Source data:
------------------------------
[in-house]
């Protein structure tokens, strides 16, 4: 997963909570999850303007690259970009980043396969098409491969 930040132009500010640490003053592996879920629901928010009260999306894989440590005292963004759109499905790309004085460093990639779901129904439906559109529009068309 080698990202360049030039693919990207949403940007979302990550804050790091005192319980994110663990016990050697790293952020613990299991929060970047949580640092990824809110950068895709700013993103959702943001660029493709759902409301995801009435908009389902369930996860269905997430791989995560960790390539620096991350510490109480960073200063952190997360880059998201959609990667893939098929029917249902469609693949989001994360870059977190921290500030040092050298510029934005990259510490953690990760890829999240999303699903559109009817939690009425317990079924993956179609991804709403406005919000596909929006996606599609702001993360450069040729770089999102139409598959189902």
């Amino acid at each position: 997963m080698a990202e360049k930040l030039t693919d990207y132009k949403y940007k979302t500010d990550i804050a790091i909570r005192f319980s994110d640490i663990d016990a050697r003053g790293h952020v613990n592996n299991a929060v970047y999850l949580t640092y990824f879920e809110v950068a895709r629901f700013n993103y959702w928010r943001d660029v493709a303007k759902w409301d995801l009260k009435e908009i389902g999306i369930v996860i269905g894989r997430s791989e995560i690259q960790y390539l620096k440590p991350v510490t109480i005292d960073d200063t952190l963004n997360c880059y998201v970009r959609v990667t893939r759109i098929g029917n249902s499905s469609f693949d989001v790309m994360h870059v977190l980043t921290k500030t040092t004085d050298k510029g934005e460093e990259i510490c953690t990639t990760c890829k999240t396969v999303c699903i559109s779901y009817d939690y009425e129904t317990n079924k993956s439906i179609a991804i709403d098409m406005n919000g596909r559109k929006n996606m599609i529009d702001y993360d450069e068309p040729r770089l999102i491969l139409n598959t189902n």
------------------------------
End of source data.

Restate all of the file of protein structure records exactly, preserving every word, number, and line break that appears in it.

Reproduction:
[in-house]
């Protein structure tokens, strides 16, 4: 997963909570999850303007690259970009980043396969098409491969 930040132009500010640490003053592996879920629901928010009260999306894989440590005292963004759109499905790309004085460093990639779901129904439906559109529009068309 080698990202360049030039693919990207949403940007979302990550804050790091005192319980994110663990016990050697790293952020613990299991929060970047949580640092990824809110950068895709700013993103959702943001660029493709759902409301995801009435908009389902369930996860269905997430791989995560960790390539620096991350510490109480960073200063952190997360880059998201959609990667893939098929029917249902469609693949989001994360870059977190921290500030040092050298510029934005990259510490953690990760890829999240999303699903559109009817939690009425317990079924993956179609991804709403406005919000596909929006996606599609702001993360450069040729770089999102139409598959189902």
């Amino acid at each position: 997963m080698a990202e360049k930040l030039t693919d990207y132009k949403y940007k979302t500010d990550i804050a790091i909570r005192f319980s994110d640490i663990d016990a050697r003053g790293h952020v613990n592996n299991a929060v970047y999850l949580t640092y990824f879920e809110v950068a895709r629901f700013n993103y959702w928010r943001d660029v493709a303007k759902w409301d995801l009260k009435e908009i389902g999306i369930v996860i269905g894989r997430s791989e995560i690259q960790y390539l620096k440590p991350v510490t109480i005292d960073d200063t952190l963004n997360c880059y998201v970009r959609v990667t893939r759109i098929g029917n249902s499905s469609f693949d989001v790309m994360h870059v977190l980043t921290k500030t040092t004085d050298k510029g934005e460093e990259i510490c953690t990639t990760c890829k999240t396969v999303c699903i559109s779901y009817d939690y009425e129904t317990n079924k993956s439906i179609a991804i709403d098409m406005n919000g596909r559109k929006n996606m599609i529009d702001y993360d450069e068309p040729r770089l999102i491969l139409n598959t189902n």